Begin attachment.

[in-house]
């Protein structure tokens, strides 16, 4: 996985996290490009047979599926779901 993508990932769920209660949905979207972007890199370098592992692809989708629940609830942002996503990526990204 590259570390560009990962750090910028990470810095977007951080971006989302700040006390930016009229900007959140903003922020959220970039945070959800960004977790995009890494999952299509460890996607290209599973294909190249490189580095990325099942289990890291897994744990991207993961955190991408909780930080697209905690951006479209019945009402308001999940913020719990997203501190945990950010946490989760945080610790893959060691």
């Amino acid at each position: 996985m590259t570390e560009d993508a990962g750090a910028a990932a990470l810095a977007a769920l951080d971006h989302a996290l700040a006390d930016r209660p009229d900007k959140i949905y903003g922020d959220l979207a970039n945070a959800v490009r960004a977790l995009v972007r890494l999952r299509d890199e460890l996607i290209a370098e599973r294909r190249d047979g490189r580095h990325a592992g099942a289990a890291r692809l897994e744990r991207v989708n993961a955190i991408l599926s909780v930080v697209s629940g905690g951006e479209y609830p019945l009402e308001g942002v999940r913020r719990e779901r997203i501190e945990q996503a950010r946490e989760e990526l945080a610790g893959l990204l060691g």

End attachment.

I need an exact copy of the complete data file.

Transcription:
[in-house]
């Protein structure tokens, strides 16, 4: 996985996290490009047979599926779901 993508990932769920209660949905979207972007890199370098592992692809989708629940609830942002996503990526990204 590259570390560009990962750090910028990470810095977007951080971006989302700040006390930016009229900007959140903003922020959220970039945070959800960004977790995009890494999952299509460890996607290209599973294909190249490189580095990325099942289990890291897994744990991207993961955190991408909780930080697209905690951006479209019945009402308001999940913020719990997203501190945990950010946490989760945080610790893959060691």
């Amino acid at each position: 996985m590259t570390e560009d993508a990962g750090a910028a990932a990470l810095a977007a769920l951080d971006h989302a996290l700040a006390d930016r209660p009229d900007k959140i949905y903003g922020d959220l979207a970039n945070a959800v490009r960004a977790l995009v972007r890494l999952r299509d890199e460890l996607i290209a370098e599973r294909r190249d047979g490189r580095h990325a592992g099942a289990a890291r692809l897994e744990r991207v989708n993961a955190i991408l599926s909780v930080v697209s629940g905690g951006e479209y609830p019945l009402e308001g942002v999940r913020r719990e779901r997203i501190e945990q996503a950010r946490e989760e990526l945080a610790g893959l990204l060691g």